Mourning and Weeping in the Valley of Tears (or, Holy Week in the Time of COVID-19)

I am watching online Palm/Passion Sunday services from Washington National Cathedral. As always, the music sounds lovely, the pieces carefully chosen, the readings well articulated, the sermon thoughtfully delivered. What struck me most was watching the altar party waving their palms in front of empty choir stalls in a cathedral devoid of people. How the dries of “Crucify him!” were shouted by a handful of people and not the whole congregation.

We are at the beginning of Holy Week. There are many traditions we will participate in. We will no doubt watch/listen to Godspell and Jesus Christ Superstar. We will make tuna noodle casserole and eat hot cross buns. We will eat cheesy potatoes and glazed ham – from Honey Baked Ham this year, because if it is the end of the world, you splurge on the good stuff. And I just received some lovely dress shirts that would have been beautiful for Easter Sunday.

What we won’t do is witness the washing of feet or the stripping of the altar without the filter of a camera. We won’t recalibrate the speed of our recitation of the Psalm 22 during the veneration of the cross so we finish close to the same time. We won’t struggle to read along by candlelight, smell the burning of the first light of Easter, feel the sprinkling of asperges, witness the church transform from darkness to light at the Vigil. We will not be intoxicated by the aroma of spring flowers or see the kids scrubbed shiny in their new Easter outfits. As choir members, we are not “tech week level exhausted” by the end of Easter Mass.

And, for the seventh time (at least) since this self-imposed quarantine started, I am profoundly sad.

The first time was leaving the theatre after our last rehearsal of Something Rotten. The second and third times were when I said goodbye to my new co-workers who I have grown to respect and care for very quickly. The fourth was the next day at a good friend’s birthday party when his mother took a picture of us peeps – knowing it would be a long time before we would see each other again. The fifth occurred the weekend when we finalized details to temporarily lay off most of the Erie Playhouse staff. Then came the news of Chef Floyd Cardoz’s death – when it hit home that I knew one of the 1000 people in the US who had died of COVID-19.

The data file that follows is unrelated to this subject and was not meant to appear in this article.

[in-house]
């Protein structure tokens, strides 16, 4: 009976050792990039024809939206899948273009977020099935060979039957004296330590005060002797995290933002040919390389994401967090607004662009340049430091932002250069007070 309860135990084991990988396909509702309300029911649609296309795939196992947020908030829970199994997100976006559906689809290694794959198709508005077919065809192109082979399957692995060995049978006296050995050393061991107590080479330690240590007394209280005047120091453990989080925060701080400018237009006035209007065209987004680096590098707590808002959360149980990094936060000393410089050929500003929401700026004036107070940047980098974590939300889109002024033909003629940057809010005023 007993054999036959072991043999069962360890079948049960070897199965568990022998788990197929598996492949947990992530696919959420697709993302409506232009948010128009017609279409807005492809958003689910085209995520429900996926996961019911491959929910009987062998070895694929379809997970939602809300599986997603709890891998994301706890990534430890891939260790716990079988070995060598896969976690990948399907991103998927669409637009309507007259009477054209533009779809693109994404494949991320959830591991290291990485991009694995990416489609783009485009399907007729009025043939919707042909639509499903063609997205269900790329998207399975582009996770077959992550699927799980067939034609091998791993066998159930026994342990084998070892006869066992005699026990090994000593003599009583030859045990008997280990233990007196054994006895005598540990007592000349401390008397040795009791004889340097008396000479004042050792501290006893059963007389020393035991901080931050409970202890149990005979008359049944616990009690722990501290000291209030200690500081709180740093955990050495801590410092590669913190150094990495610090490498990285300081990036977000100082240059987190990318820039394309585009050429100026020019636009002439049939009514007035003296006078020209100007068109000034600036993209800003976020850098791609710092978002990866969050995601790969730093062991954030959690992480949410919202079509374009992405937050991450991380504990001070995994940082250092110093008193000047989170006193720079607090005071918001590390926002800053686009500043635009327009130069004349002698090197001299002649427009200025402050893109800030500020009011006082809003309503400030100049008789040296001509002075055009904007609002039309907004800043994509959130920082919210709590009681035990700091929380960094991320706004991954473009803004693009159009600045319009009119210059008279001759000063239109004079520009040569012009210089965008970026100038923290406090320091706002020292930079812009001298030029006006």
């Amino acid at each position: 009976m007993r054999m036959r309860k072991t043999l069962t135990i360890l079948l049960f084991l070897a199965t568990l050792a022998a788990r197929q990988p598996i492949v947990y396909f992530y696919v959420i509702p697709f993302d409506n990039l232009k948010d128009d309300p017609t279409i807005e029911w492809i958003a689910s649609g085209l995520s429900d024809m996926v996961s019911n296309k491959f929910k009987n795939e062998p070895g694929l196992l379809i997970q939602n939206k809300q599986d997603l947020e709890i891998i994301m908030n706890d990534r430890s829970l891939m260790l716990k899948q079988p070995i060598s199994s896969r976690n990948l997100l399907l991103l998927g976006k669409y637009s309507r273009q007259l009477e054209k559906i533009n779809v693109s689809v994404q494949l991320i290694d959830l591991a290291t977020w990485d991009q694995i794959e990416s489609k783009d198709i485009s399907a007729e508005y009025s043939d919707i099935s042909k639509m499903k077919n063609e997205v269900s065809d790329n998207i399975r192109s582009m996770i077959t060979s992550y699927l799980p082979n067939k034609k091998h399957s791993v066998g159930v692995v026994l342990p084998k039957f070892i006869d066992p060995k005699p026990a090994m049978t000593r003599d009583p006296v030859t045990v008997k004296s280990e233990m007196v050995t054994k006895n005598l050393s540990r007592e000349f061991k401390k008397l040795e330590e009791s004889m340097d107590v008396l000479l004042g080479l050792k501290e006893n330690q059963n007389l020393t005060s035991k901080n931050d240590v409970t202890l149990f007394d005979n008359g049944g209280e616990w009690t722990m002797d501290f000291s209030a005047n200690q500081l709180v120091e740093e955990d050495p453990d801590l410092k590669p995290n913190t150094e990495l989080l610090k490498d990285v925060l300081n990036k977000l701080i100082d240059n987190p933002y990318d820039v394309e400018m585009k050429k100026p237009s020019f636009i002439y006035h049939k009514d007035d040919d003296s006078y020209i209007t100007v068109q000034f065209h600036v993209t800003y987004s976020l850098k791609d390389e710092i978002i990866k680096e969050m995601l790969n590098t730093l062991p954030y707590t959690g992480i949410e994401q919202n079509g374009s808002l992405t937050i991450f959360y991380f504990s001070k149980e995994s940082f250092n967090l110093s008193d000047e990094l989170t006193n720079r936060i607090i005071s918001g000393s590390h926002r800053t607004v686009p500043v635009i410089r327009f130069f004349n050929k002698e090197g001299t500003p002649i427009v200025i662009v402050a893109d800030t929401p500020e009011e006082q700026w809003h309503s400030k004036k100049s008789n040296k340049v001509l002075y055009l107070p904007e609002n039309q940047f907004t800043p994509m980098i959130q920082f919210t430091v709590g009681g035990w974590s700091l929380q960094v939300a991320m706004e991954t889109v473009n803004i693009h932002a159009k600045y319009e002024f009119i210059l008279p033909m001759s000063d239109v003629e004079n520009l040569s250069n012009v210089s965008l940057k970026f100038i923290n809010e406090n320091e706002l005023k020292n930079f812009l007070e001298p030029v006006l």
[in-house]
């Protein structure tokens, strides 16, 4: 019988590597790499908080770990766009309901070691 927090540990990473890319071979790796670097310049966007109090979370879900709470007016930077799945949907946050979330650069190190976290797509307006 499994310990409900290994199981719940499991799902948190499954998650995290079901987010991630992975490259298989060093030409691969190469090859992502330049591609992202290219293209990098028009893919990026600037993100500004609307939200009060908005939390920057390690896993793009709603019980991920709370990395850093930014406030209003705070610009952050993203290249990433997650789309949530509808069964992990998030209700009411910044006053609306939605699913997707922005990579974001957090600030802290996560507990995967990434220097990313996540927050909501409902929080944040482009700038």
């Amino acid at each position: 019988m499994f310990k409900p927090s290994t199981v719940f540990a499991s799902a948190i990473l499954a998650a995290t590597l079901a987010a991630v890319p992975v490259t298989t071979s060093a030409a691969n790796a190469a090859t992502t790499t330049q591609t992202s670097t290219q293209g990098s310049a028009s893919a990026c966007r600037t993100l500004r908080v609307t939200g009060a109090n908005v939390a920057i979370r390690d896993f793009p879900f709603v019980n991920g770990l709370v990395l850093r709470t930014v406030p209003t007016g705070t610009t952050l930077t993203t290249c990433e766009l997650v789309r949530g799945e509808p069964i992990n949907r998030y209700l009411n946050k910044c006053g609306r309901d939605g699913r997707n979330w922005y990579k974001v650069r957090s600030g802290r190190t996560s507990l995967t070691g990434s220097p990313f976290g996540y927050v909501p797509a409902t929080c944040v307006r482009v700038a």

But, Holy Week will come – has come, actually. We will clumsily stagger through the virtual rites and rituals. Virtual is defined as “almost or nearly as described, but not completely or according to strict definition.” We will have virtual Holy Week. Almost Maundy Thursday, Nearly Good Friday. A not completely or according to strict definition Vigil.

But, what buoys me in the sad time is that Easter will come. It will come just the same. Nothing can stop it – not a Grinch or a stay at home order or a horrible virus. There will still be an empty tomb. Women bearing myrrh and spices. Apostles hiding in an upper room. And a glorious resurrection.

There is nothing virtual about that.

And that gives me solace in this Most Holy Time.

May it do the same for you.

8 thoughts on “Mourning and Weeping in the Valley of Tears (or, Holy Week in the Time of COVID-19)

  1. Marcia Lockwood says:

    Beautifully expressed, as you took us through this very unusual Holy Week this year. You kept it holy and very moving.

  2. Lianna says:

    Bless you for that hope-filled message. I, too, miss singing with my choir, so I can relate somewhat. This is an experience that the entire world is sharing, in many different forms. Isolated at home, I can still feel connected to people everywhere.

  3. Judith S Mack says:

    Thank you for these beautiful thoughts at this difficult time. Indeed Easter will come. God is still with us and provide hope for the future.

  4. Thank you, Michael, for your words and wisdom. Your writing here, as well as the comments you’ve left during Lent Madness, have really enriched my Lent.
    I pray you stay healthy, and that you and yours have a wonderful Easter.
    See you next year! Happy Lent!

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